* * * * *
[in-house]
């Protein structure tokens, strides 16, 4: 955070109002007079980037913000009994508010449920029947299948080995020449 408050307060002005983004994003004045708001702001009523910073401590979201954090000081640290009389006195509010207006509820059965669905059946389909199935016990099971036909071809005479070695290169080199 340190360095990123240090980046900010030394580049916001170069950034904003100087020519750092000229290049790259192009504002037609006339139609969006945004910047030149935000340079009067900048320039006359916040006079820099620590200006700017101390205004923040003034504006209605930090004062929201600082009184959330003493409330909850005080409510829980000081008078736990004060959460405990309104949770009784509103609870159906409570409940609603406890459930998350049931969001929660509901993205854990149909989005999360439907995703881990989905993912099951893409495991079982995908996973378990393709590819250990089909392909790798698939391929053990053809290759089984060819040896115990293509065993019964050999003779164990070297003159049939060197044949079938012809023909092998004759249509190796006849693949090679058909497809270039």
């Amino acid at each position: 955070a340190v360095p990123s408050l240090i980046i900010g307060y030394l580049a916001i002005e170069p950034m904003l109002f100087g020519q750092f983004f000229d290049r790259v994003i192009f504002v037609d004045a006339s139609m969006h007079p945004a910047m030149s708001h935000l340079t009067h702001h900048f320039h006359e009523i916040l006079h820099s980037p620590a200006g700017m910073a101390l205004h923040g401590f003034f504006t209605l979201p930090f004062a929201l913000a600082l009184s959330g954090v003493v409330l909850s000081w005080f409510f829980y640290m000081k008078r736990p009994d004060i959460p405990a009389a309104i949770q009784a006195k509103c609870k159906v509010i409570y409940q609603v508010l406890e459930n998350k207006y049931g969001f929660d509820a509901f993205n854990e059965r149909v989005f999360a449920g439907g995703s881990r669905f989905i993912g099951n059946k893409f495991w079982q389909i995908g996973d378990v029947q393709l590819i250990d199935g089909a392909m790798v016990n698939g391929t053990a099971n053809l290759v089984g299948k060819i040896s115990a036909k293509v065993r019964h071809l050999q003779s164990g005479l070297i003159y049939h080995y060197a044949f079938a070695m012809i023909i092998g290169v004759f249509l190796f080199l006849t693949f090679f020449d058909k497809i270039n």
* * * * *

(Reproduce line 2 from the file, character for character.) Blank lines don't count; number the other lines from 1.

């Protein structure tokens, strides 16, 4: 955070109002007079980037913000009994508010449920029947299948080995020449 408050307060002005983004994003004045708001702001009523910073401590979201954090000081640290009389006195509010207006509820059965669905059946389909199935016990099971036909071809005479070695290169080199 340190360095990123240090980046900010030394580049916001170069950034904003100087020519750092000229290049790259192009504002037609006339139609969006945004910047030149935000340079009067900048320039006359916040006079820099620590200006700017101390205004923040003034504006209605930090004062929201600082009184959330003493409330909850005080409510829980000081008078736990004060959460405990309104949770009784509103609870159906409570409940609603406890459930998350049931969001929660509901993205854990149909989005999360439907995703881990989905993912099951893409495991079982995908996973378990393709590819250990089909392909790798698939391929053990053809290759089984060819040896115990293509065993019964050999003779164990070297003159049939060197044949079938012809023909092998004759249509190796006849693949090679058909497809270039």